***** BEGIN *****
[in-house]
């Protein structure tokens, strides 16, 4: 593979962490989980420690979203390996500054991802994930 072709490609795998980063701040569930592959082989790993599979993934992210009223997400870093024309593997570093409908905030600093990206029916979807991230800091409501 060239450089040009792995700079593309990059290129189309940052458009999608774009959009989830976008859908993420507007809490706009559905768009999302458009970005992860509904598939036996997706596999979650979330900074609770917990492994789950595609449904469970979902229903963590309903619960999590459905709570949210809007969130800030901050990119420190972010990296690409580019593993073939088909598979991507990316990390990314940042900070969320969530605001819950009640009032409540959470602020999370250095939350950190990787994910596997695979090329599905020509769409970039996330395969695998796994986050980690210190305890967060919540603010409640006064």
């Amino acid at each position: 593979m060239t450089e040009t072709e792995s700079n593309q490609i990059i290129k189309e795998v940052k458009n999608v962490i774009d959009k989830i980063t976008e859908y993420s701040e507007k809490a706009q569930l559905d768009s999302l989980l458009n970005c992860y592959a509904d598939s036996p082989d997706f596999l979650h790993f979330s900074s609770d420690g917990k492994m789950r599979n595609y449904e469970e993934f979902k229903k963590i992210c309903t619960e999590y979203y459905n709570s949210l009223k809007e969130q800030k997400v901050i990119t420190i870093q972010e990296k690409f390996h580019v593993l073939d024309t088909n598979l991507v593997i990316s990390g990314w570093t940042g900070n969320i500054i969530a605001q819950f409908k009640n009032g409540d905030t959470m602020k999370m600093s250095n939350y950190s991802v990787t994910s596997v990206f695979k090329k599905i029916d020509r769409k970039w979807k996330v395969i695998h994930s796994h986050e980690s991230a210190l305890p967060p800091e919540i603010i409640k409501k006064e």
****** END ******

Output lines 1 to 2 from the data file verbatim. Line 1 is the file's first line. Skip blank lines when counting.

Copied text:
[in-house]
């Protein structure tokens, strides 16, 4: 593979962490989980420690979203390996500054991802994930 072709490609795998980063701040569930592959082989790993599979993934992210009223997400870093024309593997570093409908905030600093990206029916979807991230800091409501 060239450089040009792995700079593309990059290129189309940052458009999608774009959009989830976008859908993420507007809490706009559905768009999302458009970005992860509904598939036996997706596999979650979330900074609770917990492994789950595609449904469970979902229903963590309903619960999590459905709570949210809007969130800030901050990119420190972010990296690409580019593993073939088909598979991507990316990390990314940042900070969320969530605001819950009640009032409540959470602020999370250095939350950190990787994910596997695979090329599905020509769409970039996330395969695998796994986050980690210190305890967060919540603010409640006064």